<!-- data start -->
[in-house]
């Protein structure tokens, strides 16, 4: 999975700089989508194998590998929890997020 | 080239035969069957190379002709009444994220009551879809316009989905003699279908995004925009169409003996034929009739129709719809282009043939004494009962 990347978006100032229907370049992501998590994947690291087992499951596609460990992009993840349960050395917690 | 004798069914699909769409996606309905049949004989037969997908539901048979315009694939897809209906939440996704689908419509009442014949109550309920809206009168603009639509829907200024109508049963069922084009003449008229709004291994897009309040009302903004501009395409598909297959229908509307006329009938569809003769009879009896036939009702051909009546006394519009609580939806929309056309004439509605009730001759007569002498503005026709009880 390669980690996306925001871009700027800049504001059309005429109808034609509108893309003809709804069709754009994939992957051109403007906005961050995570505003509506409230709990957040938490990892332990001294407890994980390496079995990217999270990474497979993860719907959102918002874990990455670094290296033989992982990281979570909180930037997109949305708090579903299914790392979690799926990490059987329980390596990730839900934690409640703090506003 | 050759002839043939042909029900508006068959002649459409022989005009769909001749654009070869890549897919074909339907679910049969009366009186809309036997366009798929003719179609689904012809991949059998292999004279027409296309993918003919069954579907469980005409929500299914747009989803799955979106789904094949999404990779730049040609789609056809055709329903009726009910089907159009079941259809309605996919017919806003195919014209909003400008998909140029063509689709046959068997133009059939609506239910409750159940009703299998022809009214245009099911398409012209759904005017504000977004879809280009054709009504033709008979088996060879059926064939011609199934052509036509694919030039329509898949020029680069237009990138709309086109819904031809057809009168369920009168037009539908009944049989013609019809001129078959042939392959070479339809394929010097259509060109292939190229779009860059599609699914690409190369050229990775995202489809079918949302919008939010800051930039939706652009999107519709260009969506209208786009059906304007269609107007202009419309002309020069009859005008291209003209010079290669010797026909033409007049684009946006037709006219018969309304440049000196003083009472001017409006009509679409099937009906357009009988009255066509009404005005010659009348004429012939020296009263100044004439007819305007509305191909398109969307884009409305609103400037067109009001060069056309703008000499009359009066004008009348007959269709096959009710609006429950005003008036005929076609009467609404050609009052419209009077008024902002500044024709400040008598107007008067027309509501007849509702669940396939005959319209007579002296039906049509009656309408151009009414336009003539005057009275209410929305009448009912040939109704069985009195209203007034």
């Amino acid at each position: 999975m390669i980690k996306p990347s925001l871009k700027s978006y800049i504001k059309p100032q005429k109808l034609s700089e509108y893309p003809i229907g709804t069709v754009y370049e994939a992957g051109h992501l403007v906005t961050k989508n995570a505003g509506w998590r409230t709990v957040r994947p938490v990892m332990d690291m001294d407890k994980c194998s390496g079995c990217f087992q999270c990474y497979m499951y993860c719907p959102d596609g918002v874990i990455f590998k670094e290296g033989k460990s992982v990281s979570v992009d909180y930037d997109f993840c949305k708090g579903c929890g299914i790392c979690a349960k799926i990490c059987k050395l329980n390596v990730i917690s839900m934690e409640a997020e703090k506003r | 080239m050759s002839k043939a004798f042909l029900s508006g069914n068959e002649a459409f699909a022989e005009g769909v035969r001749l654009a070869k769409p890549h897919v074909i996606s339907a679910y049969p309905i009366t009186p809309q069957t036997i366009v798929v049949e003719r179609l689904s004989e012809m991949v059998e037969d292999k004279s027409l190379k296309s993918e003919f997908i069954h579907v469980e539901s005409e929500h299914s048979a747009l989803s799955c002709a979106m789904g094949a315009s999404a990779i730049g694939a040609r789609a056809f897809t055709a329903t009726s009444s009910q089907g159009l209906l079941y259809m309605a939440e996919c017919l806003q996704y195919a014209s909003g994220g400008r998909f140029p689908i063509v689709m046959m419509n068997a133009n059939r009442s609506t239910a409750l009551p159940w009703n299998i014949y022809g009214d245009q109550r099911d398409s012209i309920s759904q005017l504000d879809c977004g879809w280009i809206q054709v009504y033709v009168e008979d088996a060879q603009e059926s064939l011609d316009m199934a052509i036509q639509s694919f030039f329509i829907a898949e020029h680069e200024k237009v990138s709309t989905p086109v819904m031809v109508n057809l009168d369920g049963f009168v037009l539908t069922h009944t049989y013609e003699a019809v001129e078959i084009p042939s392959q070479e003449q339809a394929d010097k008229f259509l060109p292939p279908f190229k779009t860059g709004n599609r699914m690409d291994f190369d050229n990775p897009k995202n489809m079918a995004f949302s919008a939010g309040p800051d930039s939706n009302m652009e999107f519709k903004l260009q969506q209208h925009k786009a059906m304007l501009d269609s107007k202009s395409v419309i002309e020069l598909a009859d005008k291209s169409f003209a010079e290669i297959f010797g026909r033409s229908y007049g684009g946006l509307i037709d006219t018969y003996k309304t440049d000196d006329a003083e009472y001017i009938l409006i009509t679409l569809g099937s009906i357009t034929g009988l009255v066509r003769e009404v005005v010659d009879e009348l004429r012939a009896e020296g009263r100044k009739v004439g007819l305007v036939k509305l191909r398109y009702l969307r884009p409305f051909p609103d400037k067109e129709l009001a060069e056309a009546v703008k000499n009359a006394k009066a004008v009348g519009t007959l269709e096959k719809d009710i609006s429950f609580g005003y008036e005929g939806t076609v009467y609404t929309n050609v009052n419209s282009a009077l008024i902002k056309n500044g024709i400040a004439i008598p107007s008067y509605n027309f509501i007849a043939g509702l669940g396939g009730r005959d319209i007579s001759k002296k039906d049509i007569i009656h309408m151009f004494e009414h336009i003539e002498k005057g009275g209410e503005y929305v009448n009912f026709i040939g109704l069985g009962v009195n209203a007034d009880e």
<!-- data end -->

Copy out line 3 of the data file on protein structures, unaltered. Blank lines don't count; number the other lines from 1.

């Amino acid at each position: 999975m390669i980690k996306p990347s925001l871009k700027s978006y800049i504001k059309p100032q005429k109808l034609s700089e509108y893309p003809i229907g709804t069709v754009y370049e994939a992957g051109h992501l403007v906005t961050k989508n995570a505003g509506w998590r409230t709990v957040r994947p938490v990892m332990d690291m001294d407890k994980c194998s390496g079995c990217f087992q999270c990474y497979m499951y993860c719907p959102d596609g918002v874990i990455f590998k670094e290296g033989k460990s992982v990281s979570v992009d909180y930037d997109f993840c949305k708090g579903c929890g299914i790392c979690a349960k799926i990490c059987k050395l329980n390596v990730i917690s839900m934690e409640a997020e703090k506003r | 080239m050759s002839k043939a004798f042909l029900s508006g069914n068959e002649a459409f699909a022989e005009g769909v035969r001749l654009a070869k769409p890549h897919v074909i996606s339907a679910y049969p309905i009366t009186p809309q069957t036997i366009v798929v049949e003719r179609l689904s004989e012809m991949v059998e037969d292999k004279s027409l190379k296309s993918e003919f997908i069954h579907v469980e539901s005409e929500h299914s048979a747009l989803s799955c002709a979106m789904g094949a315009s999404a990779i730049g694939a040609r789609a056809f897809t055709a329903t009726s009444s009910q089907g159009l209906l079941y259809m309605a939440e996919c017919l806003q996704y195919a014209s909003g994220g400008r998909f140029p689908i063509v689709m046959m419509n068997a133009n059939r009442s609506t239910a409750l009551p159940w009703n299998i014949y022809g009214d245009q109550r099911d398409s012209i309920s759904q005017l504000d879809c977004g879809w280009i809206q054709v009504y033709v009168e008979d088996a060879q603009e059926s064939l011609d316009m199934a052509i036509q639509s694919f030039f329509i829907a898949e020029h680069e200024k237009v990138s709309t989905p086109v819904m031809v109508n057809l009168d369920g049963f009168v037009l539908t069922h009944t049989y013609e003699a019809v001129e078959i084009p042939s392959q070479e003449q339809a394929d010097k008229f259509l060109p292939p279908f190229k779009t860059g709004n599609r699914m690409d291994f190369d050229n990775p897009k995202n489809m079918a995004f949302s919008a939010g309040p800051d930039s939706n009302m652009e999107f519709k903004l260009q969506q209208h925009k786009a059906m304007l501009d269609s107007k202009s395409v419309i002309e020069l598909a009859d005008k291209s169409f003209a010079e290669i297959f010797g026909r033409s229908y007049g684009g946006l509307i037709d006219t018969y003996k309304t440049d000196d006329a003083e009472y001017i009938l409006i009509t679409l569809g099937s009906i357009t034929g009988l009255v066509r003769e009404v005005v010659d009879e009348l004429r012939a009896e020296g009263r100044k009739v004439g007819l305007v036939k509305l191909r398109y009702l969307r884009p409305f051909p609103d400037k067109e129709l009001a060069e056309a009546v703008k000499n009359a006394k009066a004008v009348g519009t007959l269709e096959k719809d009710i609006s429950f609580g005003y008036e005929g939806t076609v009467y609404t929309n050609v009052n419209s282009a009077l008024i902002k056309n500044g024709i400040a004439i008598p107007s008067y509605n027309f509501i007849a043939g509702l669940g396939g009730r005959d319209i007579s001759k002296k039906d049509i007569i009656h309408m151009f004494e009414h336009i003539e002498k005057g009275g209410e503005y929305v009448n009912f026709i040939g109704l069985g009962v009195n209203a007034d009880e």